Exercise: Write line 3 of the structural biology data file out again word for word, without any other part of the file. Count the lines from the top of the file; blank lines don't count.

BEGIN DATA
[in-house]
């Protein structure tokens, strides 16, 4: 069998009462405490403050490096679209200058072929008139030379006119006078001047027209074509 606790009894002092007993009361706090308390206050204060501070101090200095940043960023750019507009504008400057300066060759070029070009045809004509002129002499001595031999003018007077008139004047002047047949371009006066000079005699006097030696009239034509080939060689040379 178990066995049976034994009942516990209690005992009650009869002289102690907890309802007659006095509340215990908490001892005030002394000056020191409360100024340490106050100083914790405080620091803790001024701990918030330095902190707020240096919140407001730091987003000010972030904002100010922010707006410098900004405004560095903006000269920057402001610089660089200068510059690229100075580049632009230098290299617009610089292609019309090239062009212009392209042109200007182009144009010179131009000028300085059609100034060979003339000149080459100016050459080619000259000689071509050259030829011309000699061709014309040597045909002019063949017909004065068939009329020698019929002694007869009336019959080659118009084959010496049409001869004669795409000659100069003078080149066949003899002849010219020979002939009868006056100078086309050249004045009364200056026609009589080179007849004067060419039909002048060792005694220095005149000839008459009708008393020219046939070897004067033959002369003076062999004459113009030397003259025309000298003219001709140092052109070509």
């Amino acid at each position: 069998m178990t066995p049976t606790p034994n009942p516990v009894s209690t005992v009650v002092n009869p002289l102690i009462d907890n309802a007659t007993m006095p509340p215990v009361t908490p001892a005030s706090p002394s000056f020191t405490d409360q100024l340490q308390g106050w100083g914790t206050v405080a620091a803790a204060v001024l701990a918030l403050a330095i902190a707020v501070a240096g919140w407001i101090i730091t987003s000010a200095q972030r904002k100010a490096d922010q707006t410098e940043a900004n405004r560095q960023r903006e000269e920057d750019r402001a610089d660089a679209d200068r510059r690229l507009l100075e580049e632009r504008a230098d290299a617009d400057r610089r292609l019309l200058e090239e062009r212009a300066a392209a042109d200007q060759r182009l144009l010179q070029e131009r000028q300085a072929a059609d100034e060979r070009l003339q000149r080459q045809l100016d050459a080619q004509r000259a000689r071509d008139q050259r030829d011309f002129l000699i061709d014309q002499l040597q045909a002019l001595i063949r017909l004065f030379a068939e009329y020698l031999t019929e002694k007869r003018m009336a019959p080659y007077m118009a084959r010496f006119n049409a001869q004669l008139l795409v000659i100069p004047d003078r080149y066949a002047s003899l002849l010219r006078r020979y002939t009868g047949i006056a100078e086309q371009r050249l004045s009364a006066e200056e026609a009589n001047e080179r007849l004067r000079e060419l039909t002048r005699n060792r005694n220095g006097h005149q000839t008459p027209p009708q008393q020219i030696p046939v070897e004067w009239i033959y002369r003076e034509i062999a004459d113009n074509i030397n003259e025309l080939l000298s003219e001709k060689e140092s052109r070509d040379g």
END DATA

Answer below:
């Amino acid at each position: 069998m178990t066995p049976t606790p034994n009942p516990v009894s209690t005992v009650v002092n009869p002289l102690i009462d907890n309802a007659t007993m006095p509340p215990v009361t908490p001892a005030s706090p002394s000056f020191t405490d409360q100024l340490q308390g106050w100083g914790t206050v405080a620091a803790a204060v001024l701990a918030l403050a330095i902190a707020v501070a240096g919140w407001i101090i730091t987003s000010a200095q972030r904002k100010a490096d922010q707006t410098e940043a900004n405004r560095q960023r903006e000269e920057d750019r402001a610089d660089a679209d200068r510059r690229l507009l100075e580049e632009r504008a230098d290299a617009d400057r610089r292609l019309l200058e090239e062009r212009a300066a392209a042109d200007q060759r182009l144009l010179q070029e131009r000028q300085a072929a059609d100034e060979r070009l003339q000149r080459q045809l100016d050459a080619q004509r000259a000689r071509d008139q050259r030829d011309f002129l000699i061709d014309q002499l040597q045909a002019l001595i063949r017909l004065f030379a068939e009329y020698l031999t019929e002694k007869r003018m009336a019959p080659y007077m118009a084959r010496f006119n049409a001869q004669l008139l795409v000659i100069p004047d003078r080149y066949a002047s003899l002849l010219r006078r020979y002939t009868g047949i006056a100078e086309q371009r050249l004045s009364a006066e200056e026609a009589n001047e080179r007849l004067r000079e060419l039909t002048r005699n060792r005694n220095g006097h005149q000839t008459p027209p009708q008393q020219i030696p046939v070897e004067w009239i033959y002369r003076e034509i062999a004459d113009n074509i030397n003259e025309l080939l000298s003219e001709k060689e140092s052109r070509d040379g």